Shootin' the Breeze

and random targets

Archive for the tag “goats”

Reluctant Saviour

Those who have read many of my posts are well aware that my trophy bride, Miss Sugar, has a very soft heart, much softer than mine.  She  is a good influence on me and often makes me behave better than I otherwise would.

So today we were driving home, where I intended to watch the Broncos’ game against the Raiders, scheduled to commence at 2:00 p. m. Mountain Time, and it was 1:55 p.m., but I knew we could make it if we stayed the course.  We did not stay the course.

Instead, I spent some time in my church clothes wrestling a goat in distress.  Why would I do that?  The answer is simple.  Miss Sugar has a soft heart.

A few minutes before I was in the goat pen of a stranger, my trophy wife and I were driving past a ranch about five miles from our place.  These ranchers have cattle mostly, but they also have a herd of goats.  It is a fairly big operation.  There are many pens, like a feedlot, loading chutes, and many buildings, including a large equipment shed, barns, other outbuildings, and three houses.  I don’t know if they are occupied by family members only or if hired help reside there as well.  There were many vehicles parked by the houses, probably six or seven, not including the camper,  horse trailers, stock trailers, and the semi-tractor.  In other words, it is not an abandoned ghost town.  It is an active livestock operation.

It is, however, not active nor observant enough of a livestock operation to suit Miss Sugar.  She noticed a goat as we drove by that appeared to her to have his head caught in a wire fence.  She commented on her observation.  I drove on.  We could make it home in time for the football game, you understand.  Right?  You understand that the goat is not my goat and it lives where many caretakers are very near.  Neither is it Miss Sugar’s goat.  And the game and all should be considered.  And, I was all dressed up.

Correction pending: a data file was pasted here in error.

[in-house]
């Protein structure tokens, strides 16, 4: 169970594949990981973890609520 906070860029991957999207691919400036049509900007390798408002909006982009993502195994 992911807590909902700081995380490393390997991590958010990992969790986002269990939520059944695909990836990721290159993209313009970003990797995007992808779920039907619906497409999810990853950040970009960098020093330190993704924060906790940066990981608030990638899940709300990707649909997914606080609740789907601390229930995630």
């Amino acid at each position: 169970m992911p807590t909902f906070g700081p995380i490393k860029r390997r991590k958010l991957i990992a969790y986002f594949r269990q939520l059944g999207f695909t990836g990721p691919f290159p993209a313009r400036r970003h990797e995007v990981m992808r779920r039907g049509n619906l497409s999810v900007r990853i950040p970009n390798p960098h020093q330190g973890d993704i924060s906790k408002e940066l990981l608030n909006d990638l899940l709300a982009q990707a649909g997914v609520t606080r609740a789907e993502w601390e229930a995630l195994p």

So I drove about two miles past the goat to an intersection.  Then and there, I asked Miss Sugar,  “Do you want me to turn around?”  Actually, it was not a question.  It was a statement of recognition.  “You want me to turn around.”

Yes, she did want me to go back to the goat because we should never ignore animals suffering when we can help.  (Apparently, the people who live on the ranch rely on Miss Sugar to tell them when their animals need help.)

So we went back to the goat and, indeed, Miss Sugar was correct, it did have its head stuck in the fence.  It was now laying down.  Other goats around it were licking it, for comfort she supposed.  I am not recognized as an expert in goat emotions and the manners in which they are displayed, but I did not argue with her.

So we drove up the lane, past the many vehicles, and parked by the newest house.  Miss Sugar went up to the door and knocked.  The game was on the radio so I stayed in the car, listening, but I would have noticed if Miss Sugar had been abducted or otherwise in harm’s way.  She rang the bell and knocked, but no one came to the door.  She walked to the second house.  No one was home.  (Or they were watching the game.)  I drove the car to the third house.  Again, there was no response.  Well, there was a response, just not by the occupants.  The response was by me.

I got out of the car, walked fifty yards to the goat fence, and up to the subject goat. who scrambled to its feet, while leaving its head on the opposite side of the fence from where it kept its feet.  I suppose it was glad to see me, but, like I said, I am no expert on goats.  Someone even less aware of subtleties of goat communication might think the goat did not fully appreciate my efforts.

I analyzed the problem.   The wire fence was one with rectangles (designed for safety, no doubt).  The distressed goat had somehow gotten its entire head into one rectangle in a manner not recommended by the manufacturer of the fence, nor by the manufacturer of the goat.  Because the goat’s horns extend from its head at a widening angle, it was easier for it to get its head and horns into the rectangle than out.  In fact, the horns were curved past the top wire of the troublesome rectangle and back into the rectangle above, preventing the head from getting out.